Review: ‘Overlord’

If there’s one thing that can be said for Overlord, it’s that it surprised me. From what I gleaned from the trailers, I went in expecting a generic war film, admittedly with some gruesome zombies and awesome special effects. Initially reported to be the fourth entry in the Cloverfield series, the film has obviously undergone more than its fair share of rewrites, but it doesn’t show in the final product, and what’s left is a wholly satisfying action-horror flick.

The film follows an ever-shrinking squadron of American paratroopers on the eve of D-Day (hence the title, ‘Overlord’) as they infiltrate a village in Nazi-occupied France in an attempt to take out a German radio tower in an old church. They soon discover a secret experiment taking place beneath the religious dwelling which tests them as a team in a high-stakes battle against both the living and the undead.

Initially, this might sound like the plot of a Wolfenstein game. The two admittedly share some similarities – the infiltration of a Nazi base, living and undead enemies. One of the film’s key plot points in fact involves a character retreading a path he already has taken… eerily reminiscent of a respawn mechanic. In full disclosure, the use of the word ‘undead’ is somewhat disingenuous; the ‘zombies’ in this film aren’t exactly zombies, rather mutant humans, much stronger and more damage-resistant than their regular counterparts. Powerup anyone? These video game allusions, whether intentional or not, do little to hurt the film though. In fact, they make it much more enjoyable, particularly for a gamer like myself.

The main draw of the film for me was the special effects, and the production team certainly do not disappoint. Most notably, in the films impressive opening, a swarm of allied planes float above a storm-swept sea, the deafening roar of enemy cannonade rushing around and between them. It’s gloriously epic and set me expectations high. Later, we witness the gut-wrenching transformation of one of the squad into a mutated killing machine. I can safely say that these are some of the best special effects I have ever seen on the big screen.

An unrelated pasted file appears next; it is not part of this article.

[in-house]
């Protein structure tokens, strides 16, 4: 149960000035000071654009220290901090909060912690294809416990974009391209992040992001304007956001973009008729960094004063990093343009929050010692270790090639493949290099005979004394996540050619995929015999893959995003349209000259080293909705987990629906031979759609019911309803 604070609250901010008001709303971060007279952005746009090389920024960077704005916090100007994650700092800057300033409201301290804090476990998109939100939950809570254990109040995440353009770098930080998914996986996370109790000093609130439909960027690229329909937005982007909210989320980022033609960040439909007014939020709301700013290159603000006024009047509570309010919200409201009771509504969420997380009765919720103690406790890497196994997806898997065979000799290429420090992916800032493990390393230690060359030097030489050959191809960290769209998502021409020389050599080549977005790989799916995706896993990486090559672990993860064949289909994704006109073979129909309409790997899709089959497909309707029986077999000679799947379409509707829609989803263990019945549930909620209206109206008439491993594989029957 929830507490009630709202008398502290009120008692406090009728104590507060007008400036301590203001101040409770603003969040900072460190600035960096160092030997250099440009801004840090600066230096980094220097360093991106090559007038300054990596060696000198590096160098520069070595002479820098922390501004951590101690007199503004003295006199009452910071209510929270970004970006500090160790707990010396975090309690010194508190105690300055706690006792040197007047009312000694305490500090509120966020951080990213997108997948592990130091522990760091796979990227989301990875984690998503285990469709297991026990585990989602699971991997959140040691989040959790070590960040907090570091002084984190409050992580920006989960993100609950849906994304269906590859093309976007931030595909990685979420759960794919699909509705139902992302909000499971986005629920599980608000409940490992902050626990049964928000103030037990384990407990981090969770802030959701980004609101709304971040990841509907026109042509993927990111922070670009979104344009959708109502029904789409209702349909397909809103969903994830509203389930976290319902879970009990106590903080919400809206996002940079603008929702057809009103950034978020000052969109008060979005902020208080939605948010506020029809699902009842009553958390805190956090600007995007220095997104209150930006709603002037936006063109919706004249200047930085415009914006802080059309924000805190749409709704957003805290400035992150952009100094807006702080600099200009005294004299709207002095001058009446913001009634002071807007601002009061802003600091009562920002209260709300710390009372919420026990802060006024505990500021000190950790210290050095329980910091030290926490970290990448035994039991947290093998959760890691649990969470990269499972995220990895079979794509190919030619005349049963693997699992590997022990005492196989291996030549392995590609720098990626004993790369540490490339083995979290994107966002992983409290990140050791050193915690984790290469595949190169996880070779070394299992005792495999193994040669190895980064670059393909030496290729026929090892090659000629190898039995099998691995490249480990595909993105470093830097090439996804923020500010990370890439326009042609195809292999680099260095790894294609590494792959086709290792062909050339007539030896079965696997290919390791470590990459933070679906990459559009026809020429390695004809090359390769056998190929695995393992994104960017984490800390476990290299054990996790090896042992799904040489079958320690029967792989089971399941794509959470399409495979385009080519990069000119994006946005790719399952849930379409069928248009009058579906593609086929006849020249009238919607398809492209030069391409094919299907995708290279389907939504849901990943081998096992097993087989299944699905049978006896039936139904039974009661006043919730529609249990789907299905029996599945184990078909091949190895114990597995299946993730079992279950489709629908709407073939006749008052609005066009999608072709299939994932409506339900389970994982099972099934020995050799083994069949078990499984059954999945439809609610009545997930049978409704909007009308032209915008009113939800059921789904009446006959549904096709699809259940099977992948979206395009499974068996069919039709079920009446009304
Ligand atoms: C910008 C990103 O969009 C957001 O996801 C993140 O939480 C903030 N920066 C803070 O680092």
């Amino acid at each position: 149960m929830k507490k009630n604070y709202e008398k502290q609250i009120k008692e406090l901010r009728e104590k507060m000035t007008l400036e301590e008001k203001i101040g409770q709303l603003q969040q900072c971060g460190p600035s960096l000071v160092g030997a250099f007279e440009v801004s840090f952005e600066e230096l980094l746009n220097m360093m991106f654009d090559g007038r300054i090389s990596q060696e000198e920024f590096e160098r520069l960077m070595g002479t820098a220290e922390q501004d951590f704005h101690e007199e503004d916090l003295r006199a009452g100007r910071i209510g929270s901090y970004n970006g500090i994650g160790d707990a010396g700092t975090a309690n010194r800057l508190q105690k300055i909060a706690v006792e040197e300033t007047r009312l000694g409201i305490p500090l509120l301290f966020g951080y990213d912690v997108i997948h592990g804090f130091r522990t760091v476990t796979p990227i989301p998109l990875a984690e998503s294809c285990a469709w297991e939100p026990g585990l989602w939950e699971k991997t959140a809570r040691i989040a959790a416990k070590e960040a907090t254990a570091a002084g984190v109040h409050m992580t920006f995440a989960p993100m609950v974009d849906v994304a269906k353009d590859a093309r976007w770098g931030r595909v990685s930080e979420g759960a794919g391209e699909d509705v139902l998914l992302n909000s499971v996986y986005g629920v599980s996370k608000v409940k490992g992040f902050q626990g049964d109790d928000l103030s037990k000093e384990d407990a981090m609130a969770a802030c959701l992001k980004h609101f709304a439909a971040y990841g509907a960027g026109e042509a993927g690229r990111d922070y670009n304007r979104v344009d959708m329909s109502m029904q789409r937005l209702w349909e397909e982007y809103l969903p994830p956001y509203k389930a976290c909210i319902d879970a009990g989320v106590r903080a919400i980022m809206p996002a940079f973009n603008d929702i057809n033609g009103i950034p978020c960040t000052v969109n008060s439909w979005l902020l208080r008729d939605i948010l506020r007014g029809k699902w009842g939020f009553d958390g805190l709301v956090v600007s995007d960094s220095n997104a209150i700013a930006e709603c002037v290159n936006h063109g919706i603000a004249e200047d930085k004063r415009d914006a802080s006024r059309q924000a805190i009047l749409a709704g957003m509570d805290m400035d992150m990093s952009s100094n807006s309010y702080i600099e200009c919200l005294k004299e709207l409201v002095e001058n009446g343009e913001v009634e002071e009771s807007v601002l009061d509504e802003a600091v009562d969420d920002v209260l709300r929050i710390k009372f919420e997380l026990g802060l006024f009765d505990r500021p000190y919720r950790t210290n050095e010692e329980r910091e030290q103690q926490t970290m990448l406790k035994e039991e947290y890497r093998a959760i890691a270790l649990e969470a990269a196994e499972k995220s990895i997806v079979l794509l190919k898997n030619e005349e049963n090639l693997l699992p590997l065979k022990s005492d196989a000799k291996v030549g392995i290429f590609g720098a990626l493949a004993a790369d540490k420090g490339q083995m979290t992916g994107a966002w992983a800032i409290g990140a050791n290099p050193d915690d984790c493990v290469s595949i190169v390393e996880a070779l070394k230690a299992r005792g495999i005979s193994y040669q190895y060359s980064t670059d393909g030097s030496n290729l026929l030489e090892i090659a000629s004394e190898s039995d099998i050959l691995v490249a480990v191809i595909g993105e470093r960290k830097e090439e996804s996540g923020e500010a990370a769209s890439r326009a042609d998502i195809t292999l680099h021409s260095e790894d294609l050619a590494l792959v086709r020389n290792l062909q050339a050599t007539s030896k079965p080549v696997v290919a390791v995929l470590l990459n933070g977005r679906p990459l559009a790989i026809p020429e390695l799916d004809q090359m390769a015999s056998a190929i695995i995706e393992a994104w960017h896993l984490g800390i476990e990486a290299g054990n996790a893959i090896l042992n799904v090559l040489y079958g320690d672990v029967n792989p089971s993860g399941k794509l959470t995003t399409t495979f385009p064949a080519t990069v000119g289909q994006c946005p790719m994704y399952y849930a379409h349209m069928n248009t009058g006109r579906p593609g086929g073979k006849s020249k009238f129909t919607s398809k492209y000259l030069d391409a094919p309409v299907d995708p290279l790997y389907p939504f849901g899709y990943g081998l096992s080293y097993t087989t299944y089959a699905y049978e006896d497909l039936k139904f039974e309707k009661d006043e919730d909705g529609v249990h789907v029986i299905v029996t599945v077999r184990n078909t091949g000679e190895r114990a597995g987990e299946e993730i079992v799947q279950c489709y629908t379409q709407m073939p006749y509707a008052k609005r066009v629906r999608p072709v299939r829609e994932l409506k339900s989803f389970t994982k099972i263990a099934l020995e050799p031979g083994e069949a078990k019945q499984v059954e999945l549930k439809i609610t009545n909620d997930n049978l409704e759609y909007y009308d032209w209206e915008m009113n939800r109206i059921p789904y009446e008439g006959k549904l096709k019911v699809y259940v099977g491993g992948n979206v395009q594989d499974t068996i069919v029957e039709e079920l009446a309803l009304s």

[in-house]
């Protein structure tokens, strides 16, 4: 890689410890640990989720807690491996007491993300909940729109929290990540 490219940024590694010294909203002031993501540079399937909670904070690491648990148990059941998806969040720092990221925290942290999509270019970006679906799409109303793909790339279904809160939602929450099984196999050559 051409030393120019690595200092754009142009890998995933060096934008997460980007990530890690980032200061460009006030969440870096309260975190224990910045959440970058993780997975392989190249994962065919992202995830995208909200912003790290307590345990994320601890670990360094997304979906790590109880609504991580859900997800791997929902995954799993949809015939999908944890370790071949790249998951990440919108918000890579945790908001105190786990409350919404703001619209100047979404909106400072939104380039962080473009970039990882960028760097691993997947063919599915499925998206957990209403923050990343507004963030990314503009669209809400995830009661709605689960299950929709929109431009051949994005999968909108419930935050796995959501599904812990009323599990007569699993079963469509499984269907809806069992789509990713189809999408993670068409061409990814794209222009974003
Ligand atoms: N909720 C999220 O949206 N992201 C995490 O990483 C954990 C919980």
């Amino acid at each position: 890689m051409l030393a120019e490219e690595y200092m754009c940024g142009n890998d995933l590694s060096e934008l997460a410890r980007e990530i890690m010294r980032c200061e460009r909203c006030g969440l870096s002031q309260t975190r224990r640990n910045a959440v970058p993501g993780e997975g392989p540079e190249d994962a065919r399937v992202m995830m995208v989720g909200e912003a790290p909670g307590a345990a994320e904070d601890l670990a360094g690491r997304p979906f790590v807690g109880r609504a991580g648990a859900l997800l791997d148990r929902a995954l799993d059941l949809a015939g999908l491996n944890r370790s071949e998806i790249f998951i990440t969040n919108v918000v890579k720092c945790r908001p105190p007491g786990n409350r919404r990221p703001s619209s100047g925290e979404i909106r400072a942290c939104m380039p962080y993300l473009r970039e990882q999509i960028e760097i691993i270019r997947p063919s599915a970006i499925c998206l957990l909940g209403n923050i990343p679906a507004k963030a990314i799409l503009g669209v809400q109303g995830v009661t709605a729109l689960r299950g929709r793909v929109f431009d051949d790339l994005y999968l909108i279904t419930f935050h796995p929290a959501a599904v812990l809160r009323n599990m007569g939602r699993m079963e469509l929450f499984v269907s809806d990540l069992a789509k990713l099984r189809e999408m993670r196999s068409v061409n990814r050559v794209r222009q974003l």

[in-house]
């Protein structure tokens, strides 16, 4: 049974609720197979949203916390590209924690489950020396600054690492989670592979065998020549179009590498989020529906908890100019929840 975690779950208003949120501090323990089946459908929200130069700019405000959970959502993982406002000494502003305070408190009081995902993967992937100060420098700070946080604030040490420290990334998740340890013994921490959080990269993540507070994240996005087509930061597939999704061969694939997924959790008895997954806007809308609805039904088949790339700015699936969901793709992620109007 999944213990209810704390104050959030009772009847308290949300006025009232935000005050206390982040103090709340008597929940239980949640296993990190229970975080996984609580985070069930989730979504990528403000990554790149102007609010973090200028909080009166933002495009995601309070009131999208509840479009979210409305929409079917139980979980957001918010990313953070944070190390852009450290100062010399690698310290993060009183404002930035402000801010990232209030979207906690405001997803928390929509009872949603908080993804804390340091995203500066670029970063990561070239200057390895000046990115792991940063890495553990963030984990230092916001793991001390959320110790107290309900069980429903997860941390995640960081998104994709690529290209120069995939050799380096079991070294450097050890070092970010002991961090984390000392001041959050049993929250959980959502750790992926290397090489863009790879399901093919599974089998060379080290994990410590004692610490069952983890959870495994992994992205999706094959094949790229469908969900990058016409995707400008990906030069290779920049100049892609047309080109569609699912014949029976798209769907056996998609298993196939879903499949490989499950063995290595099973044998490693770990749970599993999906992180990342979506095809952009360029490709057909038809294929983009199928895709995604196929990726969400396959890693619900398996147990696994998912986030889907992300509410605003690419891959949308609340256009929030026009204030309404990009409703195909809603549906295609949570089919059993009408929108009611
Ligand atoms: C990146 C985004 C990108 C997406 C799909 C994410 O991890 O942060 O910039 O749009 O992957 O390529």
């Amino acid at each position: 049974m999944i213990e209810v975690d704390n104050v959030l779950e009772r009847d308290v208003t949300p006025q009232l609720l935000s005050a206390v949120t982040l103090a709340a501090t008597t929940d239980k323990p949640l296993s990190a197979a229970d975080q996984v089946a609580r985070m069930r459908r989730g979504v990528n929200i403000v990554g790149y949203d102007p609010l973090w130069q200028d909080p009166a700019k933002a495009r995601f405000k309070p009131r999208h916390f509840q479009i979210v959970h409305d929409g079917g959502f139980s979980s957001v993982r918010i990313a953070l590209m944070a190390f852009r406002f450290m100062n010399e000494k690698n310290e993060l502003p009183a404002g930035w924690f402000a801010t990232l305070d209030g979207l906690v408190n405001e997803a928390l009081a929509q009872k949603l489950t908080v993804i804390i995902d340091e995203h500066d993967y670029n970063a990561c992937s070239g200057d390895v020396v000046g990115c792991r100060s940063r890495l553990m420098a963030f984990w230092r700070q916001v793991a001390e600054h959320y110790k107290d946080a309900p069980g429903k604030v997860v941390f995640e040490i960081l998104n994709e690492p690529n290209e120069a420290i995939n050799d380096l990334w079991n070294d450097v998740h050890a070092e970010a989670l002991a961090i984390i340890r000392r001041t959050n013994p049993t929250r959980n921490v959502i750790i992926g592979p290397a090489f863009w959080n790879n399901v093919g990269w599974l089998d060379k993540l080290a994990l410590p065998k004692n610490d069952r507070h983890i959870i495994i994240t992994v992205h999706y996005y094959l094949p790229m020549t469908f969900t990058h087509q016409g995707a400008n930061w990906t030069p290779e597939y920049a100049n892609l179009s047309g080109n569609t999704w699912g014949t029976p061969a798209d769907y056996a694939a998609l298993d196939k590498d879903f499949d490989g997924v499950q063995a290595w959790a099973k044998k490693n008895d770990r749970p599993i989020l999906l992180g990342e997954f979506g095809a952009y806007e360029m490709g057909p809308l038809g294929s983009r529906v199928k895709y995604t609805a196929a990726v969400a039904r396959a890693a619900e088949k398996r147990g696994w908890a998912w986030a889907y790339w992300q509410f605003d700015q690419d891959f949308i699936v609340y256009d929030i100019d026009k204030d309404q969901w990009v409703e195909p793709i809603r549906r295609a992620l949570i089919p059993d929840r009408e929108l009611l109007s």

With a technical powerhouse such as this, character development is likely to suffer, and sadly Overlord is no different from the rest of the crowd. Aside from Jovan Adepo’s heroic Boyce – the film’s star and certainly the most human of them all – the characters are mostly forgettable. Although the cast put in serviceable performances, I didn’t find the film too emotionally tugging – but my girlfriend in the seat next to me did nearer the end, so that’s something. Despite that, I wouldn’t advise going to see this as a ‘date’ film. It’s very gruesome in parts and unlikely to be the first pick for many girls (I got lucky), but A Star Is Born is still on, so consider giving that a go instead.

Overall, although the plot and characterisation suffer, I found Wolfenstein: The New Order Overlord to be a thoroughly enjoyable romp, with excellent production values and exciting action sequences. You’ll find it fun too, as long as you don’t think too hard about it.